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D A V I D P E T E R S E N San Juan Mountains, Colorado Knee-Deep in itsAbsence I am occasionally asked why I have chosen to make my career (such as it is) writing about nature. The answer is easy: I haveno choice; it’sin my genes. To wit: The best scientific guess is that crude, “proto” language first appeared among the progenitors of our species more than two million years ago. Full language, it is thought, evolved forty to one hundred thousand years ago, in parallel with the triumphant emer­ gence of Homo sapiens sapiens. (In fact, the ability to communicate intricate thoughts may have been what gave early H.s. sap the competi­ tive edge over contemporary H.s. neanderthalensis.) At that time and until the most recent moment of human history, our hunter-gatherer ancestors had no cultivated crops, no domesti­ cated livestock, no industry beyond small-scale production of crude implements. And since we also had no writing, all accumulated knowl­ edge—social and religious values, tribal and family histories, myth, law, legend, ritual, everything—had to be precisely memorized and orally transmitted from generation to generation. And what better vehicle for condensing, organizing, and making memorable and transferable the spoken word than . . . story. Which is to say: for the overwhelming bulk of human history on this lovely earth, our world, spiritual aswell as physical, was inseparable from wild nature; it was, we were, wild nature. Naturally, the characters who breathed life into ancestral story would have taken (and in surviv­ ing primitive cultures, still take) the form of animals, animal-humans, animal-gods, even (as in Navajo creation myth) animated landscapes. Only ten to twelve thousandyears ago didwe learn, here and there around the planet, to domesticate wild flora and fauna, trading spear, atlatl and digging stick for plow and shepherd’s crook, thus initiating 54 Western American Literature our separation from wild nature, our divorce from Eden. In due time came industry, that irresistible magnet for urban growth. Thus, and only in the last second of human history, has “progress” insidiously separated the majority of humanity from daily association first with wild, then pastoral nature. Simultaneous with and due to this estrangement, the ancestral literature of nature and place that had been kept alive for coundess millennia began to fall out of favor, out of use, being replaced first in oral tradition, then—beginning some 3,500 years ago with the inven­ tion of the first true alphabets—in written literature by stories focused ever more on the increasinglyun-natural, human-constructed world. In the second half of the fifteenth century, Herr Gutenberg’s printing press appeared, greatly speeding that transition. But what goes up must return to earth, and now, in this living generation, as we witness the last remnants of nature being clear-cut, bulldozed and blacktopped toward extinction, as the spiritual qualityof our lives atrophies even as our material “standard of living”continues to bloat, nature story is regaining its deeply historical popularity and significance. Literate, thinking readers are increasingly expressing what may well be a genetic craving (a la Edward O. Wilson’s Biophilia) for nature-based story, ancestral story, story that reconnects us to our evolutionary roots and rejoins us, at least in spirit, with the natural world that was and is our one true home . . . story which, like religion, gives direction and meaning to our increasingly complex lives and offers hope for the future by embracing values from the past. Consequently and by and large, the character of the place in which a nature writer lives and works (or longs to return to) colors his or her work. For Wendell Berry it is rural Kentucky, for Terry Tempest Williams the Great Basin and Colorado Plateau, for Richard Nelson coastal southern Alaska, for Edward Abbey the desert Southwest, for A. B. Guthrie, Jr. the Big Sky country of Montana, for Harry Middleton wherever wild trout yet swim pristine waters. My own physical and spiritual place is the southern Rocky Moun­ tains. Ithrive on the crisp clean airand cold clearwater, the heartbreak­ ing beauty of the creased and crenulated landscape and its abundant wildlife, the quiet...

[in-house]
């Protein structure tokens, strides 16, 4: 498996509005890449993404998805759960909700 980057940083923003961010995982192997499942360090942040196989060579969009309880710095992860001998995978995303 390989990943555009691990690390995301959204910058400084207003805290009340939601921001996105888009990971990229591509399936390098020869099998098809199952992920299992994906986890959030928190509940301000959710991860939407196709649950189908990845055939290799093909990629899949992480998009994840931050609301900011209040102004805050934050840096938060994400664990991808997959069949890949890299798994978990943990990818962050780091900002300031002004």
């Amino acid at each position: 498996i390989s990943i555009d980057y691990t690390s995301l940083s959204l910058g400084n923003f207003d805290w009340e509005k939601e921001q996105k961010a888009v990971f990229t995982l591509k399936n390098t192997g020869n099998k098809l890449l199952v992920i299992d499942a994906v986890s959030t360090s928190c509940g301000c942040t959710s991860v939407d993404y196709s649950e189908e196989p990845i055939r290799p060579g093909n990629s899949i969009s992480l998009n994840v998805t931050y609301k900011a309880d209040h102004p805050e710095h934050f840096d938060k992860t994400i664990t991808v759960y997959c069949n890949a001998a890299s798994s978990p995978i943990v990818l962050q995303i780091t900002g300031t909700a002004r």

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pp. 53-57
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